* Conservatives outline spending reductions, deny cuts in
* Spending seen as key electoral weakness for PM Rudd
* Rudd predicts Labor comeback in campaign's final stages
By Rob Taylor
CANBERRA, Aug 28 Australia's conservative
opposition, heavily favoured in next month's election, outlined
A$31 billion ($27.8 billion) in savings on Wednesday and
promised to breathe new life into the economy by abolishing
environment taxes polarising voters.
But Prime Minister Kevin Rudd said the opposition planned
big cuts to key services and predicted voters would return to
his Labor Party in the final week of campaigning. Most polls
give the opposition under Tony Abbott a 53 to 47 percent lead,
enough to give them a sizeable majority in parliament.
Opposition finance spokesman Joe Hockey, who would become
treasurer of the world's 12th biggest economy if the polls prove
true, said the conservatives were determined to better Labor's
spending record, seen as one of Rudd's biggest electoral
"After six years of Labor getting every single budget number
wrong, enough is enough," Hockey told reporters. "The coalition
is absolutely committed to living within its means."
Labor, he said, had presided over a "dysfunctional" budget
after ousting the conservatives in 2007.
The opposition has long made the abolition of a "carbon" tax
on pollution and a tax on mining company profits the cornerstone
of its bid to drive Labor from office, blaming the carbon tax
for pushing up the price of electricity and other services.
VOTERS CONCERNS OVER BUDGET CUTS, JOBS
But budget cuts and their impact on jobs amid a slowdown
remain a major concern among many of the 14 million voters. An
Australian National University survey found jobs and management
of the A$1.5 trillion economy to be the most important issue.
Rudd told a campaign event that Abbott planned in secret to
"cut, cut and cut" health and education programmes, austerity
measures that could hurt confidence and propel the country into
its first recession for a generation.
"He is the master of the big cuts," the prime minister said.
He predicted Labor would make a big comeback despite the
polls, as it did in the 1993 election.
"Mr Abbott thinks he's a shoo-in," Rudd said. "I think the
Australian people don't like political leaders who arrogantly
assume that they have their vote already in the bag."
Hockey, a former financial markets lawyer, went out of his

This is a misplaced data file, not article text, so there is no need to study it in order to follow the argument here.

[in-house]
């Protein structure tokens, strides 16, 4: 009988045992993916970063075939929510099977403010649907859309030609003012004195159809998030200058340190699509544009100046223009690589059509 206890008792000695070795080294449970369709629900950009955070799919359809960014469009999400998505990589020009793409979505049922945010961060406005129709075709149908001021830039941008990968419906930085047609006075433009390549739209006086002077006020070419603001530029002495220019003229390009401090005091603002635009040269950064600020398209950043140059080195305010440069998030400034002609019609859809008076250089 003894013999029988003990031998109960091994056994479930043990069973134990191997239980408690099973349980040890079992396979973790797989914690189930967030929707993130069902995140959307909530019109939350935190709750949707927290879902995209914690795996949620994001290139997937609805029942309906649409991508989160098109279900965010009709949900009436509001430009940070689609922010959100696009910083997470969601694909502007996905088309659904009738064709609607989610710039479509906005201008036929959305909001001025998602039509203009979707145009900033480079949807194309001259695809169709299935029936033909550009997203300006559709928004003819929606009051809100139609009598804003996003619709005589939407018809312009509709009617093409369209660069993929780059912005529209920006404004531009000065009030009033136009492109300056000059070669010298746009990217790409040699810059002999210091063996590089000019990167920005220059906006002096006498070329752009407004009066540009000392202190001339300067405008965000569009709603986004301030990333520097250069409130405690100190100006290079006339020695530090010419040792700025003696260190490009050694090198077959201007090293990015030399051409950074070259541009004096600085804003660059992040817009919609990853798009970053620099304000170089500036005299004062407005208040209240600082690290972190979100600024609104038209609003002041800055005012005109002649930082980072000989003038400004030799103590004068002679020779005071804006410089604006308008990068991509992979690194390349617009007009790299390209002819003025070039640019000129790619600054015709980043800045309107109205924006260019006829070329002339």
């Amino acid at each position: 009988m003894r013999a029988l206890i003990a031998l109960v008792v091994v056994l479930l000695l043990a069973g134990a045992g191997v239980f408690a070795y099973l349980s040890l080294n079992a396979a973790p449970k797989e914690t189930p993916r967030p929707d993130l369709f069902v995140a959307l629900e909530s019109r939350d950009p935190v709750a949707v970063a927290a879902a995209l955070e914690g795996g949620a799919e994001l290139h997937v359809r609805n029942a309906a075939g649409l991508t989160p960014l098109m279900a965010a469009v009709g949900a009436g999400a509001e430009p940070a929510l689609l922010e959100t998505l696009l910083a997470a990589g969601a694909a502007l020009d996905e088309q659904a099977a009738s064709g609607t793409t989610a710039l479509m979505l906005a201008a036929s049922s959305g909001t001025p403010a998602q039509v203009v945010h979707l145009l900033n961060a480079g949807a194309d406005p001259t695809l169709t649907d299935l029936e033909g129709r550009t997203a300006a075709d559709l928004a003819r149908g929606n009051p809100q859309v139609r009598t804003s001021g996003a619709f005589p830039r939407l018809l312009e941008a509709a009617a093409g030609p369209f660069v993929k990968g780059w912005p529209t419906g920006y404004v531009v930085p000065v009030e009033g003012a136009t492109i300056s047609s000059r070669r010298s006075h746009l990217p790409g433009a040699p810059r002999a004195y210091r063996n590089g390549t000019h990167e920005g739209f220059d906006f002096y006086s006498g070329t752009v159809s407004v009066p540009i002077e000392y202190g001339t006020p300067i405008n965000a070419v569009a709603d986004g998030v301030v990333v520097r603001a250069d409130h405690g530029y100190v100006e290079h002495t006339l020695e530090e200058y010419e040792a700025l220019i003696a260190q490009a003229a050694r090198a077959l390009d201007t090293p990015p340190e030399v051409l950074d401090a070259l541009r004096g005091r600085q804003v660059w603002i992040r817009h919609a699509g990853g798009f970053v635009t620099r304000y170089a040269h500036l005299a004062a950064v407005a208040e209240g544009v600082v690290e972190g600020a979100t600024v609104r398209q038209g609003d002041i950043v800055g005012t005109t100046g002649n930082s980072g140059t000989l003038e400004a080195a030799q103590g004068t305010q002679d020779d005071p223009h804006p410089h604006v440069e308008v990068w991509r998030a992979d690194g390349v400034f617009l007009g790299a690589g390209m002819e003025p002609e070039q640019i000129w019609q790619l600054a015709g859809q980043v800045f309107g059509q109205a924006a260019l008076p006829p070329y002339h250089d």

way to say there would no cuts in social spending.
The conservatives, he said, would deliver a centrepiece
promise of a A$9.8 billion paid parental leave scheme, paid for
in part through abolition of business compensation associated
with the carbon and mining taxes to be eliminated. A further
A$5.2 billion would be saved by axing 12,000 government jobs.
As well, the opposition would keep savings adopted by Rudd
in a pre-election budget statement that lowered growth forecasts
to 2.5 pct from 2.75 pct this fiscal year, and forecast the
jobless rate rising to 6.25 percent.
The one exception would be Labor's cuts to tax breaks for
the automotive sector, still struggling to adjust to the
Australian dollar's high levels in recent years and local costs
which prompted a pullout this year by Ford, he said.
In response to the weakening economy, the Reserve Bank of
Australia has cut its benchmark interest rate to a record low of
2.5 percent, while a A$33 billion drop in tax revenue saw a
forecast budget deficit this fiscal year of $A30.1 bln,
returning to a A$4.0 billion surplus by 2016-17.
Global demand for iron ore, coal and other natural resources
supported the economy for most of the past decade, but falling
commodity prices and slowing growth in China, the country's top
export market, have rattled confidence.
Hockey said the conservatives would more quickly wind back
net government debt, now expected to peak at 13 percent of GDP
by 2014-15, or A$212 billion, up from the May forecast of
A$191.6 bln, or 11.4 percent of GDP in 2014-15.
"This is the most important election in a generation," he